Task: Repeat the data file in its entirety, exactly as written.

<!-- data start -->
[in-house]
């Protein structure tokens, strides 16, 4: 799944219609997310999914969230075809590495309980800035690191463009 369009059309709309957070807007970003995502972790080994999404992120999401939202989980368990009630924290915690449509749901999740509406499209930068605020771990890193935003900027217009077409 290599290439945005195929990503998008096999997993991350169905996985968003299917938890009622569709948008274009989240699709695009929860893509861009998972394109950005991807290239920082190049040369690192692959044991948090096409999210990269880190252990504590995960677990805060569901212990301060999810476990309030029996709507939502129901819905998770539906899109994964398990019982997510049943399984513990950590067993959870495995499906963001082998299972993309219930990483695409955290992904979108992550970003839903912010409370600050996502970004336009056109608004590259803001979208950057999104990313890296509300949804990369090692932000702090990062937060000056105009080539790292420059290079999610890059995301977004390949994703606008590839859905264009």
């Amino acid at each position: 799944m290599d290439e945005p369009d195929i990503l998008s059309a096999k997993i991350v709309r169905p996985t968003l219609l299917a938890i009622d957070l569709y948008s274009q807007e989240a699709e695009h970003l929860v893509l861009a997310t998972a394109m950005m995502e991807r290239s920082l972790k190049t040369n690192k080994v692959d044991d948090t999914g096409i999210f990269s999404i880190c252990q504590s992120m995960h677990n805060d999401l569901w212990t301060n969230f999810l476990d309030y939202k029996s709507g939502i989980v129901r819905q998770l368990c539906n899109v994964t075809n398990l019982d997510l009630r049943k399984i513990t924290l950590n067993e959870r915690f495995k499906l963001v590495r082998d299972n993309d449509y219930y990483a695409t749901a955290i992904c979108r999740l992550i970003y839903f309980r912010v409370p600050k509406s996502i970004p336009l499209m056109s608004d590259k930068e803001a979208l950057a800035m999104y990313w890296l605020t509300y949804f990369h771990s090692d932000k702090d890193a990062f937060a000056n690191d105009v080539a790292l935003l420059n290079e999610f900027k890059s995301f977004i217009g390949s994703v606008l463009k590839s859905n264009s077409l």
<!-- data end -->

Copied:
[in-house]
């Protein structure tokens, strides 16, 4: 799944219609997310999914969230075809590495309980800035690191463009 369009059309709309957070807007970003995502972790080994999404992120999401939202989980368990009630924290915690449509749901999740509406499209930068605020771990890193935003900027217009077409 290599290439945005195929990503998008096999997993991350169905996985968003299917938890009622569709948008274009989240699709695009929860893509861009998972394109950005991807290239920082190049040369690192692959044991948090096409999210990269880190252990504590995960677990805060569901212990301060999810476990309030029996709507939502129901819905998770539906899109994964398990019982997510049943399984513990950590067993959870495995499906963001082998299972993309219930990483695409955290992904979108992550970003839903912010409370600050996502970004336009056109608004590259803001979208950057999104990313890296509300949804990369090692932000702090990062937060000056105009080539790292420059290079999610890059995301977004390949994703606008590839859905264009």
């Amino acid at each position: 799944m290599d290439e945005p369009d195929i990503l998008s059309a096999k997993i991350v709309r169905p996985t968003l219609l299917a938890i009622d957070l569709y948008s274009q807007e989240a699709e695009h970003l929860v893509l861009a997310t998972a394109m950005m995502e991807r290239s920082l972790k190049t040369n690192k080994v692959d044991d948090t999914g096409i999210f990269s999404i880190c252990q504590s992120m995960h677990n805060d999401l569901w212990t301060n969230f999810l476990d309030y939202k029996s709507g939502i989980v129901r819905q998770l368990c539906n899109v994964t075809n398990l019982d997510l009630r049943k399984i513990t924290l950590n067993e959870r915690f495995k499906l963001v590495r082998d299972n993309d449509y219930y990483a695409t749901a955290i992904c979108r999740l992550i970003y839903f309980r912010v409370p600050k509406s996502i970004p336009l499209m056109s608004d590259k930068e803001a979208l950057a800035m999104y990313w890296l605020t509300y949804f990369h771990s090692d932000k702090d890193a990062f937060a000056n690191d105009v080539a790292l935003l420059n290079e999610f900027k890059s995301f977004i217009g390949s994703v606008l463009k590839s859905n264009s077409l």